Wednesday, April 24, 2024

Movie Review: ‘Yesterday’ is a misguided mess

Director: Danny Boyle
Writers: Jack Barth (story by), Richard Curtis (screenplay)
Stars: Himesh Patel, Lily James, Sophia Di Martino

Synopsis: A struggling musician realizes he’s the only person on Earth who can remember The Beatles after waking up in an alternate timeline where they never existed.


The magic of The Beatles is a hard thing to tap into or fully understand. It may be partly natural talent and songwriting ability, partly image, partly timing, maybe none of that or all of it at once. No one can truly comprehend how John, Paul, George and Ringo did what they did in the brief amount of time they worked together. People spend their lives devoted to this music, and The Beatles may have created fan culture as we know it. So, of course, the brave soul of screenwriter Richard Curtis decided to ask a question, one that only stoners late in the evening would ask: “What would the world be like without The Beatles?”

He doesn’t bother to answer it either, as Yesterday is a movie is far more interested in a mediocre romance than anything Beatles related. We follow one Jack Malick (played with wit by Himesh Patel) who’s a struggling musician slumming his way through unpaid bar gigs and other shows. This is no Inside Llewyn Davis though, as the plot comes immediately after a… uh, unexplained incident which presents Jack with a surprising moral quandary. What would you do if you were the only one who remembers The Beatles? No one, not even his manager Ellie (Lily James), who has a crush on him, remembers “Help!”. Jack decides to pass the songs as his, striking up worldwide success. The following events play as a fantasy, as Jack rises through the music industry, churning out boring cover versions of Beatles songs that loses the color in the classics.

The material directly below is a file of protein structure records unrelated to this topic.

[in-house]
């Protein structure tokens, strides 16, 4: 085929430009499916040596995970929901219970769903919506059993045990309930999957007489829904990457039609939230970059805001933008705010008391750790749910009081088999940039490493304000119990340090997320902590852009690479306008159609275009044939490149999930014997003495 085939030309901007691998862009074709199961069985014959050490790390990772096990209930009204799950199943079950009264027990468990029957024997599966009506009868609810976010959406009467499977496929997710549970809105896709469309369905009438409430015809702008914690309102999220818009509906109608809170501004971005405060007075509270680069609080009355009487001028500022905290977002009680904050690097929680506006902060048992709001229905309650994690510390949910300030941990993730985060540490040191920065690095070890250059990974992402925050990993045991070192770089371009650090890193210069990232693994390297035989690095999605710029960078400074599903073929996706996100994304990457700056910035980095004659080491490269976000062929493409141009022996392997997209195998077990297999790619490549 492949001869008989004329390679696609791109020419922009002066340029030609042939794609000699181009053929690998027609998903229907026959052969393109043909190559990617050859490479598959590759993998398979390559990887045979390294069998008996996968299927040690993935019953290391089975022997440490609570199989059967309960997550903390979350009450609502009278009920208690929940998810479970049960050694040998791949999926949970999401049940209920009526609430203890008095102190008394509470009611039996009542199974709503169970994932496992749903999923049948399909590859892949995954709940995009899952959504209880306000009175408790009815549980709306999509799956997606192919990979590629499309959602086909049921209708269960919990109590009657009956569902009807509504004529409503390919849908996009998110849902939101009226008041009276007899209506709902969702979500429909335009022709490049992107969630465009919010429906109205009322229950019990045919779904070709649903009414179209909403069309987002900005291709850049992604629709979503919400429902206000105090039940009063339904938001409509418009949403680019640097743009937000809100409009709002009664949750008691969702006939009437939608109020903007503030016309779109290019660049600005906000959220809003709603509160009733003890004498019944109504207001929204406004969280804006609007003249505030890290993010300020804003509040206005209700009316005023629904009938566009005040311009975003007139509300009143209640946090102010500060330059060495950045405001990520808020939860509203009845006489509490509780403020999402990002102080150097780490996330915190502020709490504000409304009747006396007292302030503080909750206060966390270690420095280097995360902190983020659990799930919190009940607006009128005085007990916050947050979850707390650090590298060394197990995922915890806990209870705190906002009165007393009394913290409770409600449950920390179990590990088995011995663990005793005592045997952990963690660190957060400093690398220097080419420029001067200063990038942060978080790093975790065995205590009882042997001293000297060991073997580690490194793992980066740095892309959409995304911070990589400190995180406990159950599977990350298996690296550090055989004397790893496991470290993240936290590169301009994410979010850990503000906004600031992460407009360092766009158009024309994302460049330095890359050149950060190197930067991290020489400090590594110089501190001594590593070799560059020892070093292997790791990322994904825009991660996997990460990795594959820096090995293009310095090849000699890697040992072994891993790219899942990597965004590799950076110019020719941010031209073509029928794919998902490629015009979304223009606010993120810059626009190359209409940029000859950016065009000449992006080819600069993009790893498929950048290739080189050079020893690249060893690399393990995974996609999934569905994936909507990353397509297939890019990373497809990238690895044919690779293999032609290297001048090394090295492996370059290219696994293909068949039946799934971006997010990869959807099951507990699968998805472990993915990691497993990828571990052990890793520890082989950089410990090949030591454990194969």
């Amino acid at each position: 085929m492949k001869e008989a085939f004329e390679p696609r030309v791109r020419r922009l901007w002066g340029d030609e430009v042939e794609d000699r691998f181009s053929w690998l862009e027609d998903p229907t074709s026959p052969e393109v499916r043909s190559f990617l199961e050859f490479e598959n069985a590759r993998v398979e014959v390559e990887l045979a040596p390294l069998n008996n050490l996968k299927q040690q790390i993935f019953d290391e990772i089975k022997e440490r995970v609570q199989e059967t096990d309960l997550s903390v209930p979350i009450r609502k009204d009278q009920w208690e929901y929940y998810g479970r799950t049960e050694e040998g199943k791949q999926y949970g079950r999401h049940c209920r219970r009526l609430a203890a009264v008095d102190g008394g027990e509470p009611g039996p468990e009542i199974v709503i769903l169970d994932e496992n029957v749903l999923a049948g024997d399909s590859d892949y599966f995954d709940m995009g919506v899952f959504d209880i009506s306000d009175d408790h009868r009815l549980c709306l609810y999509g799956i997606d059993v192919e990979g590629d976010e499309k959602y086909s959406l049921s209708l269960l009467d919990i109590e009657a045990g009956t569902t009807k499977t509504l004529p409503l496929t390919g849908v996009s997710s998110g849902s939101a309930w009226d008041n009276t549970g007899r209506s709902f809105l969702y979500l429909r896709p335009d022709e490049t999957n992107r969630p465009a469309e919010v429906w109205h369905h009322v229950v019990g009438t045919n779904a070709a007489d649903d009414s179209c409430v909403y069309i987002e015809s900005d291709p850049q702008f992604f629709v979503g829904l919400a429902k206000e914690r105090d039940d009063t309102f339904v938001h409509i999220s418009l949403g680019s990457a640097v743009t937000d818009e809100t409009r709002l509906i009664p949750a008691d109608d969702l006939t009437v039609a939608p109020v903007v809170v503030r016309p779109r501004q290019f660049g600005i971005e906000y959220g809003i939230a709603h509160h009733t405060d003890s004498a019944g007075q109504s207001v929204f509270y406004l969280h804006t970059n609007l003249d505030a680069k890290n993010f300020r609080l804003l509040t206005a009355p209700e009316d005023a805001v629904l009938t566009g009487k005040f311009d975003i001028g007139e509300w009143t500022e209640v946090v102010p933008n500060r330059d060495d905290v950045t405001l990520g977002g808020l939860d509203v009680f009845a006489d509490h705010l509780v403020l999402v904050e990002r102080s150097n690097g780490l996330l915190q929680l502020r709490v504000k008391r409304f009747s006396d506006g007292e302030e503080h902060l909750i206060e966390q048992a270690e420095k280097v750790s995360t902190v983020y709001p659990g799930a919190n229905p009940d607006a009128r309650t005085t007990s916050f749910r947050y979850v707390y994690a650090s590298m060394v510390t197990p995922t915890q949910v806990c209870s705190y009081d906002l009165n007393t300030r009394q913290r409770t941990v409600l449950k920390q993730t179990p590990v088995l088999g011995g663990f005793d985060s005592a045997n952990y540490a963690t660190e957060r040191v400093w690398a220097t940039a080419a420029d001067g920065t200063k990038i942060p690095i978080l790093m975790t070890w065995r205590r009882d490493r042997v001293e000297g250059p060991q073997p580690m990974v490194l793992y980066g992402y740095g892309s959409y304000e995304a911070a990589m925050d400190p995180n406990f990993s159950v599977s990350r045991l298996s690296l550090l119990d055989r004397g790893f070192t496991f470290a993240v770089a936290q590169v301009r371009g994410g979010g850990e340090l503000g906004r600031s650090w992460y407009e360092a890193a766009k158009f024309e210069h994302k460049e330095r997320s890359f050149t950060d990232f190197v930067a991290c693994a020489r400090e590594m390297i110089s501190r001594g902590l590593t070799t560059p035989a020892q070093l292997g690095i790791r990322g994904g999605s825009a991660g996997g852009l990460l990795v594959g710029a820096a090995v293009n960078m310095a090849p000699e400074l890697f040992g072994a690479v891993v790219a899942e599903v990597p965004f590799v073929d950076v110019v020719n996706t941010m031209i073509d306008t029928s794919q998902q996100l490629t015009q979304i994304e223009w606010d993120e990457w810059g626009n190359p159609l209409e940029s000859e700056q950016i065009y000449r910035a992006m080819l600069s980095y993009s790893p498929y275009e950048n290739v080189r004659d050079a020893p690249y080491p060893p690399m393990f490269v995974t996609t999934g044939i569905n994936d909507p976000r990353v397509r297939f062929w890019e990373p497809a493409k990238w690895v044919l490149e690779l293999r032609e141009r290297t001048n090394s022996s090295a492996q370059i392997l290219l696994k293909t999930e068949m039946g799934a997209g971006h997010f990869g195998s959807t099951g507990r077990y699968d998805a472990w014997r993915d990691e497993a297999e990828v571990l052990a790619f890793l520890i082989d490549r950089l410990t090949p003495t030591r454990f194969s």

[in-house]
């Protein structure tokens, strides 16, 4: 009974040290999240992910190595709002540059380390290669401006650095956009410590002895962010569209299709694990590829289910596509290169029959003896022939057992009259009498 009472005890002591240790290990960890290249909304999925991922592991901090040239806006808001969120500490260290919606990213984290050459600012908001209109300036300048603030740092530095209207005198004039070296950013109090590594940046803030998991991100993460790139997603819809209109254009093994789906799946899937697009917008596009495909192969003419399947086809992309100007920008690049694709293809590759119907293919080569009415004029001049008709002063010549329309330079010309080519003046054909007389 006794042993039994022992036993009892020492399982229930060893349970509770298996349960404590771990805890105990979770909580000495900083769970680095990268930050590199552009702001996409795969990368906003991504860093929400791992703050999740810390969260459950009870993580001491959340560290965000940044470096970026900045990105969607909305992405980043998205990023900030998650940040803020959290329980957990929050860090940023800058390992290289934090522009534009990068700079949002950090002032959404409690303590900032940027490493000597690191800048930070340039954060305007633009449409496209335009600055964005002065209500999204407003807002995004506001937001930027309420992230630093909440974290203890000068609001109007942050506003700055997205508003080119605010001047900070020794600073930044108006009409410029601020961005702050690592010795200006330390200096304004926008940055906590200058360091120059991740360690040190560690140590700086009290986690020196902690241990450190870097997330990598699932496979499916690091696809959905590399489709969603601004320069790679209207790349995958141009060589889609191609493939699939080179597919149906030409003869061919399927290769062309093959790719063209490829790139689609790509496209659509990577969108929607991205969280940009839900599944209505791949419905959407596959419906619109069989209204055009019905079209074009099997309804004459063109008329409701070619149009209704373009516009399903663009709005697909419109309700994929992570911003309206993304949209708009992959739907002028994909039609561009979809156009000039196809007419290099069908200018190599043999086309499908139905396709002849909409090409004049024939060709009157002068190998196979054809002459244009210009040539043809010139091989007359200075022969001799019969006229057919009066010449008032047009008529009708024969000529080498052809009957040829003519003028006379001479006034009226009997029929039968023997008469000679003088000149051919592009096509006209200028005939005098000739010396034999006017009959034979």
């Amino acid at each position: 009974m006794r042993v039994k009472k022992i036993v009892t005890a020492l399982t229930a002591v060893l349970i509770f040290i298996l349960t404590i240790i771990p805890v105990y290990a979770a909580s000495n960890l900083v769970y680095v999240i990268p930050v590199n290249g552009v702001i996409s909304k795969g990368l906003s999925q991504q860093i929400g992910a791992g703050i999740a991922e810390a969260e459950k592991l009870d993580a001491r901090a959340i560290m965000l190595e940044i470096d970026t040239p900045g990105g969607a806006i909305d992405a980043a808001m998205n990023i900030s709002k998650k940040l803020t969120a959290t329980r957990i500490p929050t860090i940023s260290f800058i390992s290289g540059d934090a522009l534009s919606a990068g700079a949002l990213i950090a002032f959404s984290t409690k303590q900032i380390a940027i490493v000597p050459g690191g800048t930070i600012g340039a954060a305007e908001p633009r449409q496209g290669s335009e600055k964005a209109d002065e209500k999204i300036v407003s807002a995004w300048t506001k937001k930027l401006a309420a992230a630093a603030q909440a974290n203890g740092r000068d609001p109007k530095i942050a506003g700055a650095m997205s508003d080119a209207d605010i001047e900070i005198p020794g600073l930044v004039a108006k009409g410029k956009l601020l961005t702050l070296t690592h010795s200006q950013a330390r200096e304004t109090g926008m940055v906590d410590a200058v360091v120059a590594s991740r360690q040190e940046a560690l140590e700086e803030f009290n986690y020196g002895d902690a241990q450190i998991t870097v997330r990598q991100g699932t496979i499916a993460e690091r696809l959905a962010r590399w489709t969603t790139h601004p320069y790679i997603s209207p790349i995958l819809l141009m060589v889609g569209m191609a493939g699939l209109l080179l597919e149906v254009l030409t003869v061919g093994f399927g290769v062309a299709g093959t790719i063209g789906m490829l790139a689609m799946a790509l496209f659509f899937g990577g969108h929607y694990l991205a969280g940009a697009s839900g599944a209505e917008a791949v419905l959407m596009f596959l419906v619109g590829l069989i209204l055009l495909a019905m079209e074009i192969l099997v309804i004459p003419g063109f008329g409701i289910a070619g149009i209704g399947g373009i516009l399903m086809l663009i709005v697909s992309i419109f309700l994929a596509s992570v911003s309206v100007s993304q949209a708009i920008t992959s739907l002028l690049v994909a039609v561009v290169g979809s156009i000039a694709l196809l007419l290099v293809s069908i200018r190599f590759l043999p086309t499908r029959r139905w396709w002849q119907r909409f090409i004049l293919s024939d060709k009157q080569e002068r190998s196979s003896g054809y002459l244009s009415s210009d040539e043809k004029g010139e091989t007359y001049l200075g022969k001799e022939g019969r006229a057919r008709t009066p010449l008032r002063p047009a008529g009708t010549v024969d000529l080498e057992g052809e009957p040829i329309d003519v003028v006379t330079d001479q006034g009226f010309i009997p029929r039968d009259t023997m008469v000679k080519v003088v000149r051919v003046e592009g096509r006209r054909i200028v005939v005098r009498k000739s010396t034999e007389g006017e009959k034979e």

Curtis, the mastermind behind this increasingly misguided concept, teams up with director Danny Boyle who lacks the verve here that the central concepts would need. Boyle’s best talent is picking out great scripts, but often times you want to redirect him from his worst visual tendencies. He almost achieves that here by being a basically directing the film with next to no visual ideas. Boyle isn’t to blame here, but Richard Curtis doesn’t engage in what could make this film such fun. Curtis believes that nothing could change the power of a song like “I Saw Her Standing There”, except for the fact that Jack is near 30, and when he sings “Well, she was just seventeen…”, it sure is uncomfortable. Curtis doesn’t realize that the audience for music is far different than it was in 1963. He seems to believe that these poor covers of classics will hold filmwatchers off from asking any number of reasonable questions about the conceit. It’s not hard to suspend disbelief in service of a good film, but it’d be nice to even understand how no one remembers The Beatles.

The actors do try, if you want to throw the film a bone. Himesh Patel is a gifted actor, and his immediate reactions to the lack of The Beatles in the world could lead him to a Golden Globe nomination. His impassioned version of “Yesterday” towards the beginning of the film is the highlight, showing clearly why he was picked for the role. Lily James makes half of her unexplainable character actions reasonable, once again showing why she’s one of the most talented actresses currently working. Kate McKinnon pops up to play a cartoon version of a record label executive, making us question if she’d work out of the context of Saturday Night Live once again. The funniest bit of the film is a short scene in an overextended Ed Sheeran cameo, where we hear his ringtone revealed to be “Shape of You”. If the best part of a film about The Beatles is a lame Ed Sheeran joke, we’ve got problems.

Overall Grade: C-


Hear our podcast review on Episode 332:


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